When we look at efficient golf swings, we notice things such as simplicity, dynamics, and rhythm. When these attributes are apparent, the golfer is usually moving through very leveraged positions in the golf swing. One of the most important yet misunderstood moves in the golf swing is the start down or forward.
If an athlete has loaded into a sound position at the top of the backswing with pressure on the inside of the trail foot and the sternum over the back knee, he/she is poised to make a simple powerful move to start down. This move entails moving laterally towards the target with the lower body leading but does not mean that the sternum stays or falls back. Many times athletes are recovering from a reverse spine position where the upper body is leaning towards the target and they are forced to fall back in an effort to come into the ball with a more shallow path. Ideally, the first move down is forward getting pressure into the lead foot with the sternum following along, and putting the athlete into a position of leverage where he/she can rotate hard on top of the lead foot.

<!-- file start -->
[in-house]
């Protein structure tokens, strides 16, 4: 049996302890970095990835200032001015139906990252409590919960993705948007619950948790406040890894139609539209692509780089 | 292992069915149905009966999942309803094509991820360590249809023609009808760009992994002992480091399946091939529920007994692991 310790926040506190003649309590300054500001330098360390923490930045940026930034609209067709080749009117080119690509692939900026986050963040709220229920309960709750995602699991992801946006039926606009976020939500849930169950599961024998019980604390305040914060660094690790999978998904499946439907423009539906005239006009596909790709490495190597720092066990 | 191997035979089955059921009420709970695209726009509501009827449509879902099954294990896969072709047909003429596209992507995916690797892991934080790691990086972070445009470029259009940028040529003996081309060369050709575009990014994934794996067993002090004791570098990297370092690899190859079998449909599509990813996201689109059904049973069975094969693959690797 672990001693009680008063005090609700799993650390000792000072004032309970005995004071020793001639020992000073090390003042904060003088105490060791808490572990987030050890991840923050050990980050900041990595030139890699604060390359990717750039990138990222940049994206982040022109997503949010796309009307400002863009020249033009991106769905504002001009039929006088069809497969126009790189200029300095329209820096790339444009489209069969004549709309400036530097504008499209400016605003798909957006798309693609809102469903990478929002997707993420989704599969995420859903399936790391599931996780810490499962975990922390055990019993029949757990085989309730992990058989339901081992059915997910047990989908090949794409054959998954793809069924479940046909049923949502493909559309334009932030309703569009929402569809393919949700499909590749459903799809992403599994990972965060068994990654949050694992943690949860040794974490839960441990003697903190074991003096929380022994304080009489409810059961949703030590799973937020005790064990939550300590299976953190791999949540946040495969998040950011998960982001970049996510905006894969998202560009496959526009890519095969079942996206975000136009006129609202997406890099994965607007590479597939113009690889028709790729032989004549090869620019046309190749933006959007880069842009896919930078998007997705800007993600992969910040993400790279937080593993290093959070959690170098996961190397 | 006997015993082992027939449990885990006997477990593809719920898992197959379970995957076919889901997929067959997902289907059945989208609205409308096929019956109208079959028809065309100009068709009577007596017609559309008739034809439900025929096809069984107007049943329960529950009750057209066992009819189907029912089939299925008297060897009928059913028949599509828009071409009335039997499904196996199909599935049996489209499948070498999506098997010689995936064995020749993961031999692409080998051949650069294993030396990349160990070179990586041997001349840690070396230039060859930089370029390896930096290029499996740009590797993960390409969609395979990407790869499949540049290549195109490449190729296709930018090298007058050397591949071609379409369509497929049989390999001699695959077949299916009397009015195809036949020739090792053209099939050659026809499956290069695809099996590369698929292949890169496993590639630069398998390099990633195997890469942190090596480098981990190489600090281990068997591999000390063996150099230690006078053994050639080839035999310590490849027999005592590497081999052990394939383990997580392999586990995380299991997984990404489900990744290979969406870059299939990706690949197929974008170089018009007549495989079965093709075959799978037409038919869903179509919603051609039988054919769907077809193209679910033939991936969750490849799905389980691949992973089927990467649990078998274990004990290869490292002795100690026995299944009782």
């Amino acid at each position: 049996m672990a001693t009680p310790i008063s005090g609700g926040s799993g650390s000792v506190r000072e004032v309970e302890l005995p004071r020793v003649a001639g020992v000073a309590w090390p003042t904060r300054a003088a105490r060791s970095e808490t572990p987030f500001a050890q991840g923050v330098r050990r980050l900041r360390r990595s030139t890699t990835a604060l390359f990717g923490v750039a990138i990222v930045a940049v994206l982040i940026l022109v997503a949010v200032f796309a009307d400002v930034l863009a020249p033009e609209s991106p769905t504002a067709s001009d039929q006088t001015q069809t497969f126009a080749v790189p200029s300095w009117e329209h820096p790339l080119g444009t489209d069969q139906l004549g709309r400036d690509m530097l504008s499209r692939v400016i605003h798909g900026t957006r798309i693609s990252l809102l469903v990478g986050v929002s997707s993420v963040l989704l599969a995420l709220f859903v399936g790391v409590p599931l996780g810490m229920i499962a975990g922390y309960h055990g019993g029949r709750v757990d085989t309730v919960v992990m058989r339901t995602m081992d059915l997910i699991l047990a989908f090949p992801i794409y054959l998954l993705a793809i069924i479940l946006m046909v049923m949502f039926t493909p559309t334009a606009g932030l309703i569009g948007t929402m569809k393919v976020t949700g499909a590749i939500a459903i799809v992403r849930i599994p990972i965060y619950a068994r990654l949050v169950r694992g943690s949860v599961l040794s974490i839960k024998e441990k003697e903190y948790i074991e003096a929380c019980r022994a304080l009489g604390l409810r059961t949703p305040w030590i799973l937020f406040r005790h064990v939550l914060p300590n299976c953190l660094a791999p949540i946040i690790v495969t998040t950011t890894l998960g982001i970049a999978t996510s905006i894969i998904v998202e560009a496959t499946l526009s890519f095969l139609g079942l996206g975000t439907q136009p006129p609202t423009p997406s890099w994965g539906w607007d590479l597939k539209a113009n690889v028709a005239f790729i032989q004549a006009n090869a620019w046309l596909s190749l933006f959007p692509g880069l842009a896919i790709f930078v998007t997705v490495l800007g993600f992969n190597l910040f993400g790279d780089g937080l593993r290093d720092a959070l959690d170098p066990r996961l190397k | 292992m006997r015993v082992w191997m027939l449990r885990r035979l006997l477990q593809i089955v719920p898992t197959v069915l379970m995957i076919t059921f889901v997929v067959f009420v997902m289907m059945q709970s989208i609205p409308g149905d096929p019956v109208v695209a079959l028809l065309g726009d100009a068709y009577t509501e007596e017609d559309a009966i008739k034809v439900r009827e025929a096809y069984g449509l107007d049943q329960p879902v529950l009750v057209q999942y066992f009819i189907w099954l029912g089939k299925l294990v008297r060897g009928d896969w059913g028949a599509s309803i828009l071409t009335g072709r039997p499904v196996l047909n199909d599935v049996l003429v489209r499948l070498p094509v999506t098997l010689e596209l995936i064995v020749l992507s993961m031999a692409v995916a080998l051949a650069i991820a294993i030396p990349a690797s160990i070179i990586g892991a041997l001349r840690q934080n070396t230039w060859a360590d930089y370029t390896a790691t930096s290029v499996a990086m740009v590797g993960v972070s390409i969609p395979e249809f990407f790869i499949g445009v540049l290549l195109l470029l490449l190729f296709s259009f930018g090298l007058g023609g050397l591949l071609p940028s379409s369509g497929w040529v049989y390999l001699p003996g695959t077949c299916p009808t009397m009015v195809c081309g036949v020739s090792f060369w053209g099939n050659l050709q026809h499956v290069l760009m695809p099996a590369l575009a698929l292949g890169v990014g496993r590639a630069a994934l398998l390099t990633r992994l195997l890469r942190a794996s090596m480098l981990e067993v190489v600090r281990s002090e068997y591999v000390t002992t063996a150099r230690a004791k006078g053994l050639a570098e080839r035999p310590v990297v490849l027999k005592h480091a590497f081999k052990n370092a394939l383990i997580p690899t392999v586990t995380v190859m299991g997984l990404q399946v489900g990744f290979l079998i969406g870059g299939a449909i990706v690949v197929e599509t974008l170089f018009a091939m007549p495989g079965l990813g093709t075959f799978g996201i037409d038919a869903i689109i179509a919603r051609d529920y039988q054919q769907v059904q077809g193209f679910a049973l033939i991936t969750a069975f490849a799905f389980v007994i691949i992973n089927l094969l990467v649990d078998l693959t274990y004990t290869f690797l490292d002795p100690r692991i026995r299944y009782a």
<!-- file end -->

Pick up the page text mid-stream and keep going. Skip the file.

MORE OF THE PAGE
In the GEARS snapshot above the vertical line drawn through the body is a representation of this exact move. This golfer is starting to move forward and get pressure into the lead foot which will be a very leveraged position from which to rotate. If this move does not happen then leverage is lost and it will be very difficult for the golfer to control the contact point with the ground and compress the golf ball.